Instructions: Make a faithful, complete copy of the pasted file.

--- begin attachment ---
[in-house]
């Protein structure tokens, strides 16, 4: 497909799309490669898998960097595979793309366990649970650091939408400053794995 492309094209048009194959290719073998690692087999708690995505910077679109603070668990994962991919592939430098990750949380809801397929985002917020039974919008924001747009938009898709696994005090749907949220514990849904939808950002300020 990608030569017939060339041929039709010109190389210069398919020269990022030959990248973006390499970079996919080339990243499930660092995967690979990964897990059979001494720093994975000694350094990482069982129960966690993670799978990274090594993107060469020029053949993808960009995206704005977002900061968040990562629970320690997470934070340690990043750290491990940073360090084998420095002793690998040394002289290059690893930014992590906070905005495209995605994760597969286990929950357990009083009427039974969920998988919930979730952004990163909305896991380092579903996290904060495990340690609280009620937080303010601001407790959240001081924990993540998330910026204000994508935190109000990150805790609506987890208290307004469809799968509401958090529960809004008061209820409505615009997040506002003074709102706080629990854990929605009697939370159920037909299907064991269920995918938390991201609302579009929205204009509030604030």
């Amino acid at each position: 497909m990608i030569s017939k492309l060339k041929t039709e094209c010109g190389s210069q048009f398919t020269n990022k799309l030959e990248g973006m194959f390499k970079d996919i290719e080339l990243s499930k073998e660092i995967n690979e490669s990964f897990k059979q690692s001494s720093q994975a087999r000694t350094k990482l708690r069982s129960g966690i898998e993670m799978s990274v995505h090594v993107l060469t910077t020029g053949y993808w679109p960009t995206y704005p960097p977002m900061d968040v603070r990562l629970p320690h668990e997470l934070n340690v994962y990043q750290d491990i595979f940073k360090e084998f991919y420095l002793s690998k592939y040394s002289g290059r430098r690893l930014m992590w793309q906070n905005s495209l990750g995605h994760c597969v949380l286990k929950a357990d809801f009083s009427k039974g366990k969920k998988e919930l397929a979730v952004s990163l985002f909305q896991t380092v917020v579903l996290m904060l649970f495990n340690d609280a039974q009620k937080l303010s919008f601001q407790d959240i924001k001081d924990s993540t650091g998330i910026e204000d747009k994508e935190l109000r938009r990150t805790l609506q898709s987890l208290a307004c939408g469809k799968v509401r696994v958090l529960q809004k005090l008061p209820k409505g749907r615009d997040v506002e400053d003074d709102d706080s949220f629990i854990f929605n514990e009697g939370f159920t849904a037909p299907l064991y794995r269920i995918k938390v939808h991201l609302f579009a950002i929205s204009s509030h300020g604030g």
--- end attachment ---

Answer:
[in-house]
């Protein structure tokens, strides 16, 4: 497909799309490669898998960097595979793309366990649970650091939408400053794995 492309094209048009194959290719073998690692087999708690995505910077679109603070668990994962991919592939430098990750949380809801397929985002917020039974919008924001747009938009898709696994005090749907949220514990849904939808950002300020 990608030569017939060339041929039709010109190389210069398919020269990022030959990248973006390499970079996919080339990243499930660092995967690979990964897990059979001494720093994975000694350094990482069982129960966690993670799978990274090594993107060469020029053949993808960009995206704005977002900061968040990562629970320690997470934070340690990043750290491990940073360090084998420095002793690998040394002289290059690893930014992590906070905005495209995605994760597969286990929950357990009083009427039974969920998988919930979730952004990163909305896991380092579903996290904060495990340690609280009620937080303010601001407790959240001081924990993540998330910026204000994508935190109000990150805790609506987890208290307004469809799968509401958090529960809004008061209820409505615009997040506002003074709102706080629990854990929605009697939370159920037909299907064991269920995918938390991201609302579009929205204009509030604030």
């Amino acid at each position: 497909m990608i030569s017939k492309l060339k041929t039709e094209c010109g190389s210069q048009f398919t020269n990022k799309l030959e990248g973006m194959f390499k970079d996919i290719e080339l990243s499930k073998e660092i995967n690979e490669s990964f897990k059979q690692s001494s720093q994975a087999r000694t350094k990482l708690r069982s129960g966690i898998e993670m799978s990274v995505h090594v993107l060469t910077t020029g053949y993808w679109p960009t995206y704005p960097p977002m900061d968040v603070r990562l629970p320690h668990e997470l934070n340690v994962y990043q750290d491990i595979f940073k360090e084998f991919y420095l002793s690998k592939y040394s002289g290059r430098r690893l930014m992590w793309q906070n905005s495209l990750g995605h994760c597969v949380l286990k929950a357990d809801f009083s009427k039974g366990k969920k998988e919930l397929a979730v952004s990163l985002f909305q896991t380092v917020v579903l996290m904060l649970f495990n340690d609280a039974q009620k937080l303010s919008f601001q407790d959240i924001k001081d924990s993540t650091g998330i910026e204000d747009k994508e935190l109000r938009r990150t805790l609506q898709s987890l208290a307004c939408g469809k799968v509401r696994v958090l529960q809004k005090l008061p209820k409505g749907r615009d997040v506002e400053d003074d709102d706080s949220f629990i854990f929605n514990e009697g939370f159920t849904a037909p299907l064991y794995r269920i995918k938390v939808h991201l609302f579009a950002i929205s204009s509030h300020g604030g």